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US Regulators Seen in China For Talks on Delisting Dispute

US accounting regulators have arrived in Beijing in a bid to resolve the long dispute over the auditing of Chinese companies listed on US stock exchanges, people familiar with the matter said

US and Chinese officials are seeking to end an auditing dispute over Chinese firms listed on US exchanges.
Listings of Chinese companies, such as this one by Xueda Education Group back in late 2010, have been under a cloud for two years amid a dispute which prevented US audit teams checking the books of Chinese firms listed on US exchanges. Moves are now underway to try to resolve the row. File photo: Emmanuel Dunand, AFP.


US regulators have arrived in Beijing in a bid to settle the long dispute over the auditing of Chinese companies listed on US stock exchanges, people familiar with the matter said.

If the auditing dispute is not resolved, some 248 Chinese firms with stock worth more than $1 trillion could be kicked off exchanges in New York.

This week the US Securities and Exchange Commission added over 80 firms, including JD.com and China Petroleum & Chemical Corp to the list of companies facing possible expulsion.

The talks between officials from the US Public Company Accounting Oversight Board (PCAOB) and their counterparts at the China Securities Regulatory Commission (CSRC) can be described as “late stage” after China made concessions in recent months, the sources said.

The PCAOB group is expected to exit quarantine and start working next week, one source said.

If this visit proceeds as expected, the PCAOB is likely to send a bigger team to China later this year to conduct on-site inspections of local auditors, the person said.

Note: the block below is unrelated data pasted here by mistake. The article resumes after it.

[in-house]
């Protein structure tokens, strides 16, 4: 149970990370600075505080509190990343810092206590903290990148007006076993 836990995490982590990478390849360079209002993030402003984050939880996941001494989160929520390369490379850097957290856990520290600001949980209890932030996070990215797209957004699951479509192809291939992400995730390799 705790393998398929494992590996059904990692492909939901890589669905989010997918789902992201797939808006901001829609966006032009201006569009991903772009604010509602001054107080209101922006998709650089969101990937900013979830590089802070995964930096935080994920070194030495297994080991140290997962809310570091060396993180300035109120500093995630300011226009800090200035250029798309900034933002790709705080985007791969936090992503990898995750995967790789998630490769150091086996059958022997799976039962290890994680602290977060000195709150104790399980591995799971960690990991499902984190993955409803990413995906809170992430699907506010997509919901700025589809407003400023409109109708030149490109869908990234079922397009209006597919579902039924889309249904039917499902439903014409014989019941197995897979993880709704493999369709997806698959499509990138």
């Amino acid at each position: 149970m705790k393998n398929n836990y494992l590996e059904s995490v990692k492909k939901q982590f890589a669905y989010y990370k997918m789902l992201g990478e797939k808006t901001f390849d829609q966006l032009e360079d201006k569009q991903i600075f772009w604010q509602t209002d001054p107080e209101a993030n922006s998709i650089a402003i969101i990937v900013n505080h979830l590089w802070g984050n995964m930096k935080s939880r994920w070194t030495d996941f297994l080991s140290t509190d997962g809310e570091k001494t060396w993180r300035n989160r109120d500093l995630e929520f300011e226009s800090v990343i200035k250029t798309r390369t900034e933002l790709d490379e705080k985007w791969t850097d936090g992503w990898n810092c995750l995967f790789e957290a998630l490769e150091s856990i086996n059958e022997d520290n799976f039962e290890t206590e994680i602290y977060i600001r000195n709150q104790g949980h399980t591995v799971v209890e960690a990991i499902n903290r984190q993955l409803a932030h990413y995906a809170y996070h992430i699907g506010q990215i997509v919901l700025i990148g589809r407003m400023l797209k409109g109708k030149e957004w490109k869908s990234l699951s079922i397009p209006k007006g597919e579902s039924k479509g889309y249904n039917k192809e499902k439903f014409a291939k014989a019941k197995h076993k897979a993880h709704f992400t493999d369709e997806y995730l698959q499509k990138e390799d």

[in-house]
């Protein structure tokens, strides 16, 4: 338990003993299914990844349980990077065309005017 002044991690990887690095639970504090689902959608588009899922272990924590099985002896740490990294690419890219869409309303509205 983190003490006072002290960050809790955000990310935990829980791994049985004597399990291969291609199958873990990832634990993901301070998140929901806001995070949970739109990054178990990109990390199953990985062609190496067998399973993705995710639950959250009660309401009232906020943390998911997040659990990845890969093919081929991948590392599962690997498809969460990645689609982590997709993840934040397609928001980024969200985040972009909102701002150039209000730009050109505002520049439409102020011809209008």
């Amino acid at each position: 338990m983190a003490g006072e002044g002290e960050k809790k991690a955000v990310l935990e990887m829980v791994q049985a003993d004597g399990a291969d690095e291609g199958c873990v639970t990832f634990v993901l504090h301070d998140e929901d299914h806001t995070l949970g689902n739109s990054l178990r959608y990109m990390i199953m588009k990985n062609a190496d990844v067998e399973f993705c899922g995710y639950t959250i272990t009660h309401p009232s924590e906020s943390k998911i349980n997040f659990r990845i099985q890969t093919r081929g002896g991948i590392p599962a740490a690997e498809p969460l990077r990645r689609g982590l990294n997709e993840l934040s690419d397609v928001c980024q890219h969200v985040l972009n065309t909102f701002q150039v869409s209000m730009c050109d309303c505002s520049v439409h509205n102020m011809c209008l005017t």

ALSO SEE: JD.com, Pinduoduo Among 80 Firms Added to US Delisting Register


The sources declined to be identified due to the sensitivity of the issue. The PCAOB and the CSRC did not respond to requests for comment.

Authorities in China have long been reluctant to let overseas regulators inspect local accounting firms, citing national security concerns.

As of Friday, the PCAOB has flagged 128 Chinese firms as at risk of being delisted. About 120 more could potentially be added to that number.

Under the US Holding Foreign Companies Accountable Act (HFCAA), which became law in 2020, the SEC must identify public companies that have retained a registered public accounting firm to issue an audit report where the firm has a branch or office located outside the US, and the PCAOB “has determined that it is unable to inspect or investigate completely because of a position taken by an authority in the foreign jurisdiction.”


• Reuters with additional editing by Jim Pollard




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Jim Pollard

Jim Pollard is an Australian journalist based in Thailand since 1999. He worked for News Ltd papers in Sydney, Perth, London and Melbourne before travelling through SE Asia in the late 90s. He was a senior editor at The Nation for 17+ years.


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